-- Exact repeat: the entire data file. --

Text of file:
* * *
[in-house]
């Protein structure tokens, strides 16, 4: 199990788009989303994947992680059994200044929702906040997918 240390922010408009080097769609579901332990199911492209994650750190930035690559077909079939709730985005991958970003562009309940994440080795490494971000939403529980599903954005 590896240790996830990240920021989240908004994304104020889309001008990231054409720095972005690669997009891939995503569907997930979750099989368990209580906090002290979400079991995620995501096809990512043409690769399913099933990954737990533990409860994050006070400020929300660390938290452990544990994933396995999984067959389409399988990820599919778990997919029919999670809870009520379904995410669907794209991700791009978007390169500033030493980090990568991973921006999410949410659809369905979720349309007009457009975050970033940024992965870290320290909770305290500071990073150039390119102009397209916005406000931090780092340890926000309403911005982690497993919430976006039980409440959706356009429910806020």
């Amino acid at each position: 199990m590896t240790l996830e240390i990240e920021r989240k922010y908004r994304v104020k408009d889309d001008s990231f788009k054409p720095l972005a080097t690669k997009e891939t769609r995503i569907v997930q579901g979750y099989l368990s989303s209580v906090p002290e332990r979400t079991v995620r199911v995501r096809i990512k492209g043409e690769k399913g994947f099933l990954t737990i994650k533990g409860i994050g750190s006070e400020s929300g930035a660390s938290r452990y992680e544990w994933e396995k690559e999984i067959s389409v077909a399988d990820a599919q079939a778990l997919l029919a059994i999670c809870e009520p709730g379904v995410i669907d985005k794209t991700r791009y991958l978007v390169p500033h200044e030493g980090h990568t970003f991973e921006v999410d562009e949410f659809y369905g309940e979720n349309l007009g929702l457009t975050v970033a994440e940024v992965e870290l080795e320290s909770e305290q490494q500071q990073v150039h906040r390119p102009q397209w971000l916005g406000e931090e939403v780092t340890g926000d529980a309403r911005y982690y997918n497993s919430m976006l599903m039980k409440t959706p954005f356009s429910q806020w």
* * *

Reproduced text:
[in-house]
């Protein structure tokens, strides 16, 4: 199990788009989303994947992680059994200044929702906040997918 240390922010408009080097769609579901332990199911492209994650750190930035690559077909079939709730985005991958970003562009309940994440080795490494971000939403529980599903954005 590896240790996830990240920021989240908004994304104020889309001008990231054409720095972005690669997009891939995503569907997930979750099989368990209580906090002290979400079991995620995501096809990512043409690769399913099933990954737990533990409860994050006070400020929300660390938290452990544990994933396995999984067959389409399988990820599919778990997919029919999670809870009520379904995410669907794209991700791009978007390169500033030493980090990568991973921006999410949410659809369905979720349309007009457009975050970033940024992965870290320290909770305290500071990073150039390119102009397209916005406000931090780092340890926000309403911005982690497993919430976006039980409440959706356009429910806020």
């Amino acid at each position: 199990m590896t240790l996830e240390i990240e920021r989240k922010y908004r994304v104020k408009d889309d001008s990231f788009k054409p720095l972005a080097t690669k997009e891939t769609r995503i569907v997930q579901g979750y099989l368990s989303s209580v906090p002290e332990r979400t079991v995620r199911v995501r096809i990512k492209g043409e690769k399913g994947f099933l990954t737990i994650k533990g409860i994050g750190s006070e400020s929300g930035a660390s938290r452990y992680e544990w994933e396995k690559e999984i067959s389409v077909a399988d990820a599919q079939a778990l997919l029919a059994i999670c809870e009520p709730g379904v995410i669907d985005k794209t991700r791009y991958l978007v390169p500033h200044e030493g980090h990568t970003f991973e921006v999410d562009e949410f659809y369905g309940e979720n349309l007009g929702l457009t975050v970033a994440e940024v992965e870290l080795e320290s909770e305290q490494q500071q990073v150039h906040r390119p102009q397209w971000l916005g406000e931090e939403v780092t340890g926000d529980a309403r911005y982690y997918n497993s919430m976006l599903m039980k409440t959706p954005f356009s429910q806020w």